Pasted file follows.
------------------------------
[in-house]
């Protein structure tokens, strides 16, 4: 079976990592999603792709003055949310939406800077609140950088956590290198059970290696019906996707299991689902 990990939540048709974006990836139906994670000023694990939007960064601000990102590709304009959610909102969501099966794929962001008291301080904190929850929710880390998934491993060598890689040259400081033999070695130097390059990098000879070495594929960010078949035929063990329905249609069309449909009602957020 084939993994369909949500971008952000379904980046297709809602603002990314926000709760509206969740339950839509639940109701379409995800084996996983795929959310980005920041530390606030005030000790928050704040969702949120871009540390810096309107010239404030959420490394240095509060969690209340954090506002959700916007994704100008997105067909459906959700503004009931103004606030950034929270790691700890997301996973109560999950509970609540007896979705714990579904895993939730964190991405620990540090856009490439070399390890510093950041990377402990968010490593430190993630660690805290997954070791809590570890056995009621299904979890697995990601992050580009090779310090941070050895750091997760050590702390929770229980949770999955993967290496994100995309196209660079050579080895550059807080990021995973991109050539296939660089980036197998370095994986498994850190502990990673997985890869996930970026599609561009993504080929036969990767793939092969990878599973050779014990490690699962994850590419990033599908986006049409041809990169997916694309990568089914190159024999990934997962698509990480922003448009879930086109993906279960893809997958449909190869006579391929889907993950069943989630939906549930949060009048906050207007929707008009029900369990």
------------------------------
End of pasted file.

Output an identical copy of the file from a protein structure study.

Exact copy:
[in-house]
């Protein structure tokens, strides 16, 4: 079976990592999603792709003055949310939406800077609140950088956590290198059970290696019906996707299991689902 990990939540048709974006990836139906994670000023694990939007960064601000990102590709304009959610909102969501099966794929962001008291301080904190929850929710880390998934491993060598890689040259400081033999070695130097390059990098000879070495594929960010078949035929063990329905249609069309449909009602957020 084939993994369909949500971008952000379904980046297709809602603002990314926000709760509206969740339950839509639940109701379409995800084996996983795929959310980005920041530390606030005030000790928050704040969702949120871009540390810096309107010239404030959420490394240095509060969690209340954090506002959700916007994704100008997105067909459906959700503004009931103004606030950034929270790691700890997301996973109560999950509970609540007896979705714990579904895993939730964190991405620990540090856009490439070399390890510093950041990377402990968010490593430190993630660690805290997954070791809590570890056995009621299904979890697995990601992050580009090779310090941070050895750091997760050590702390929770229980949770999955993967290496994100995309196209660079050579080895550059807080990021995973991109050539296939660089980036197998370095994986498994850190502990990673997985890869996930970026599609561009993504080929036969990767793939092969990878599973050779014990490690699962994850590419990033599908986006049409041809990169997916694309990568089914190159024999990934997962698509990480922003448009879930086109993906279960893809997958449909190869006579391929889907993950069943989630939906549930949060009048906050207007929707008009029900369990």